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Tom Baxter

A campaign framed in disintegrating celluloid

By Tom Baxter

(Dear Readers: The results are in now, and there will be plenty for everyone to chew on for a week or two, which is about how long I plan to be gone. See you again in June.)

U.S. Rep. Phil Gingrey has not had an easy time in the Republican U.S. Senate primary, but in his last, desperate ad of the season, his campaign produced the image which, far more than crying babies or old station wagons, best expresses what this year has been like.

One by one, Gingrey’s rivals appear as shaky celluloid images which disintegrate as the charges against them are recited: Karen Handel’s vote for Youth Pride, “that promotes teenage homosexuality,” David Perdue, “championing Common Core with Obama,” and Jack Kingston, “siding with liberals, surrendering to ObamaCare.”

Without intending to, the somewhat creepy vibe of Gingrey’s ad captures very well the volatility of this race, as well as the ephemeral fortunes of its contestants. The Senate race will have disintegrated several political careers by the time it’s over, and like Gingrey’s overblown charges against his opponents, almost none of the substance of it will be remembered.

This year will be remembered instead as the one in which disassociated negativity found its full First Amendment expression under the new campaign rules, with the super PAC ads attacking Gingrey, Kingston and Democrat Michelle Nunn. Increasingly, it’s going to be harder to figure out where the shots are coming from in multi-candidate races like these, and with the loosening of the rules for contributions there will be plenty of artillery.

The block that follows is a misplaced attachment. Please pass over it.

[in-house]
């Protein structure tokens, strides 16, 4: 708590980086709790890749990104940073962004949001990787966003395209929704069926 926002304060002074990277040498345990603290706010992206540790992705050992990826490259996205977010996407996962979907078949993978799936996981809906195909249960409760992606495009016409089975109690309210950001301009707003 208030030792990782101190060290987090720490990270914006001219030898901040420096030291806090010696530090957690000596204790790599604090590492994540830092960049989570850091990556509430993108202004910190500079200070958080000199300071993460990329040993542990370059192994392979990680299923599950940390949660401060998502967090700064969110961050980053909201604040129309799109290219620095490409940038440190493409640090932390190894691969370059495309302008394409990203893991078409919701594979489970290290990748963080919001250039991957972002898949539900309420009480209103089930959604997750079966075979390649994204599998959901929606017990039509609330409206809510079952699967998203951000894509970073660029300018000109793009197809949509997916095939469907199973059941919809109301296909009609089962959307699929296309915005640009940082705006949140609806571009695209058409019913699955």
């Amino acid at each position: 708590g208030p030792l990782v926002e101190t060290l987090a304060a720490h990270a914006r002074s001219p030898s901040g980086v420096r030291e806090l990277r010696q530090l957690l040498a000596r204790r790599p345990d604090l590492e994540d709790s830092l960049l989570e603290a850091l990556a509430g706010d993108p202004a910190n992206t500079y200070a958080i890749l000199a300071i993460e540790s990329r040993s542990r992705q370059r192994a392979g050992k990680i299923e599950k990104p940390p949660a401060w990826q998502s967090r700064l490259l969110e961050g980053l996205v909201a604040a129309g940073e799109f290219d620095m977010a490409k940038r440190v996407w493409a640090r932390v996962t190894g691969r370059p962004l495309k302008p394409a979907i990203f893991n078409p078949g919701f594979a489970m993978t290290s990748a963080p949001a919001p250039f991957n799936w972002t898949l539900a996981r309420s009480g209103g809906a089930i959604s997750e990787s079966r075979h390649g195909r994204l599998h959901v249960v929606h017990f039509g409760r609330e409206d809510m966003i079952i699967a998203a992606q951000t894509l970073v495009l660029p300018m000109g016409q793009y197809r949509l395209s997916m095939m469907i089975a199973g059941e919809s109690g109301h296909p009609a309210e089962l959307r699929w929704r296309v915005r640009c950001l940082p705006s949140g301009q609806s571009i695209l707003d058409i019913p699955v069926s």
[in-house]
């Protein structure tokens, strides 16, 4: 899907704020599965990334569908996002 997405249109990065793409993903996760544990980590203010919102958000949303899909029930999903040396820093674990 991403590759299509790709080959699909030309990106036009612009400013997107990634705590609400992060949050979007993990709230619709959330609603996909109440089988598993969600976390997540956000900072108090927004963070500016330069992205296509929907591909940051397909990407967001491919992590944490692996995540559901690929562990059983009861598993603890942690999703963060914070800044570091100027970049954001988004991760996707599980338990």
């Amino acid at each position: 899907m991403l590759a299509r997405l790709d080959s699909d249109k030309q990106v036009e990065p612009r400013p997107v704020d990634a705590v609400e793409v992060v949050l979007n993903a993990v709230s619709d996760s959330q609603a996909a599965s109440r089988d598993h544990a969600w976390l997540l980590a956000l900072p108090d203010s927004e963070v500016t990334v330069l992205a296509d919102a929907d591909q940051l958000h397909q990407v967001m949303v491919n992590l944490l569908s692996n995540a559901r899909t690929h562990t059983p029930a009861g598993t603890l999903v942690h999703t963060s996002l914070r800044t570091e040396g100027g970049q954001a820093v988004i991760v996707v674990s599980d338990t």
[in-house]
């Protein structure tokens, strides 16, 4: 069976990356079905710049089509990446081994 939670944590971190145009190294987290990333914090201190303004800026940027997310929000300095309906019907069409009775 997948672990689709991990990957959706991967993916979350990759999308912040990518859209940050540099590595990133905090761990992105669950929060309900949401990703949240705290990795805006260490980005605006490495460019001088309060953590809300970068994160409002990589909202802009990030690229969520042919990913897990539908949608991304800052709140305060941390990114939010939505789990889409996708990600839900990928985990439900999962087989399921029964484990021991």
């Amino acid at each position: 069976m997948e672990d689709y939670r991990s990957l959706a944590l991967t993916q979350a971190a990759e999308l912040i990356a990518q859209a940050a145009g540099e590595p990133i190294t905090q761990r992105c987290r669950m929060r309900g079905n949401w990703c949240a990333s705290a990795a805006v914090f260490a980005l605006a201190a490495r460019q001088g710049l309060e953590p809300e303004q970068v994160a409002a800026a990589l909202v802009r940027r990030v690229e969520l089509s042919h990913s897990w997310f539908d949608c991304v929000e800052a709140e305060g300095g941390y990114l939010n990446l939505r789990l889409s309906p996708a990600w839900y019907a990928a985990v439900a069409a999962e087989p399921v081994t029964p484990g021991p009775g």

It will be remembered also as the year these and other political messages came as frequently on digital devices and laptops as the family television set. Handel hasn’t had the money to compete equally with Perdue and Kingston on television, but I can almost recite her spiel about how she “beat the odds” because it seems to start every time I pull up a new website. We’ll see more and more of that, for sure.

So far there has been nothing in Georgia as bad as politics in Mississippi, where a blogger supporting Sen. Thad Cochran’s primary opponent was arrested for sneaking into the nursing home room of Cochran’s wife to record unauthorized footage. But that’s a low bar. Politics has been plenty nasty here as well, particularly in many of the mail pieces which have gone out, and it could get worse.

The election year now enters an asymmetrical phase, with Gov. Nathan Deal and state Sen. Jason Carter squaring off against each other at the beginning of a long general election campaign, while the primary battle for the Republican Senate nomination drags on into July. That stands to be a tricky period for all concerned, not least Deal, who has to transition to a general election message while his Republican colleagues in the Senate race, and possibly some of the Congressional races, will still be gnawing on primary red meat.

Already, concerns are being raised about an anemic turnout and who that helps or hurts. Imagine how much patience the voters are going to have when the runoff is settled three months from now.

Tom Baxter

Tom Baxter has written about politics and the South for more than four decades. He was national editor and chief political correspondent at the Atlanta Journal-Constitution, and later edited The Southern Political Report, an online publication, for four years. Tom was the consultant for the 2008 election night coverage sponsored jointly by Current TV, Digg and Twitter, and a 2011 fellow at the Robert J. Dole Institute of Politics at the University of Kansas. He has written about the impact of Georgia’s and Alabama's immigration laws in reports for the Center for American Progress. Tom and his wife, Lili, have three adult children and seven grandchildren.


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